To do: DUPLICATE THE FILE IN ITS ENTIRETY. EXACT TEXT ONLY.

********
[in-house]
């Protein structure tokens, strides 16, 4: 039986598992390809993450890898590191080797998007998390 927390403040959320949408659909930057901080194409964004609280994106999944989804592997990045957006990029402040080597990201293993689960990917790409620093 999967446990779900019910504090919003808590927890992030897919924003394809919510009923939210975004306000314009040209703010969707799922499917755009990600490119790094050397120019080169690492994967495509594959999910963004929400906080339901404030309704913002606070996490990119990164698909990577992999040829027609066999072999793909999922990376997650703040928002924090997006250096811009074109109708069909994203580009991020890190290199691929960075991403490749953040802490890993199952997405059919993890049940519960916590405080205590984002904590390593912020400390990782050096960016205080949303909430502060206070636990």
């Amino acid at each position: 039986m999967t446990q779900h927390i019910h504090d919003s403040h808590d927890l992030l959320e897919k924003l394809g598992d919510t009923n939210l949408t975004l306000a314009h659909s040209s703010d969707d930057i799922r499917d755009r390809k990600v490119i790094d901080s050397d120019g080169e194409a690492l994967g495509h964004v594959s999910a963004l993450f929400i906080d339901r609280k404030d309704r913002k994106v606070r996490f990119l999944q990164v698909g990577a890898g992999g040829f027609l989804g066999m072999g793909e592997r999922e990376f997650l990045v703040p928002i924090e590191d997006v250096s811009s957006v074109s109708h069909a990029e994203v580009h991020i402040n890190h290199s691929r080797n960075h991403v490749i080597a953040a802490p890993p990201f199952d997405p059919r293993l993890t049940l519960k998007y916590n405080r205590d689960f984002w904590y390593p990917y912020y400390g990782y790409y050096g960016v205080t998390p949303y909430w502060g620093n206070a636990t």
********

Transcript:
[in-house]
């Protein structure tokens, strides 16, 4: 039986598992390809993450890898590191080797998007998390 927390403040959320949408659909930057901080194409964004609280994106999944989804592997990045957006990029402040080597990201293993689960990917790409620093 999967446990779900019910504090919003808590927890992030897919924003394809919510009923939210975004306000314009040209703010969707799922499917755009990600490119790094050397120019080169690492994967495509594959999910963004929400906080339901404030309704913002606070996490990119990164698909990577992999040829027609066999072999793909999922990376997650703040928002924090997006250096811009074109109708069909994203580009991020890190290199691929960075991403490749953040802490890993199952997405059919993890049940519960916590405080205590984002904590390593912020400390990782050096960016205080949303909430502060206070636990």
């Amino acid at each position: 039986m999967t446990q779900h927390i019910h504090d919003s403040h808590d927890l992030l959320e897919k924003l394809g598992d919510t009923n939210l949408t975004l306000a314009h659909s040209s703010d969707d930057i799922r499917d755009r390809k990600v490119i790094d901080s050397d120019g080169e194409a690492l994967g495509h964004v594959s999910a963004l993450f929400i906080d339901r609280k404030d309704r913002k994106v606070r996490f990119l999944q990164v698909g990577a890898g992999g040829f027609l989804g066999m072999g793909e592997r999922e990376f997650l990045v703040p928002i924090e590191d997006v250096s811009s957006v074109s109708h069909a990029e994203v580009h991020i402040n890190h290199s691929r080797n960075h991403v490749i080597a953040a802490p890993p990201f199952d997405p059919r293993l993890t049940l519960k998007y916590n405080r205590d689960f984002w904590y390593p990917y912020y400390g990782y790409y050096g960016v205080t998390p949303y909430w502060g620093n206070a636990t």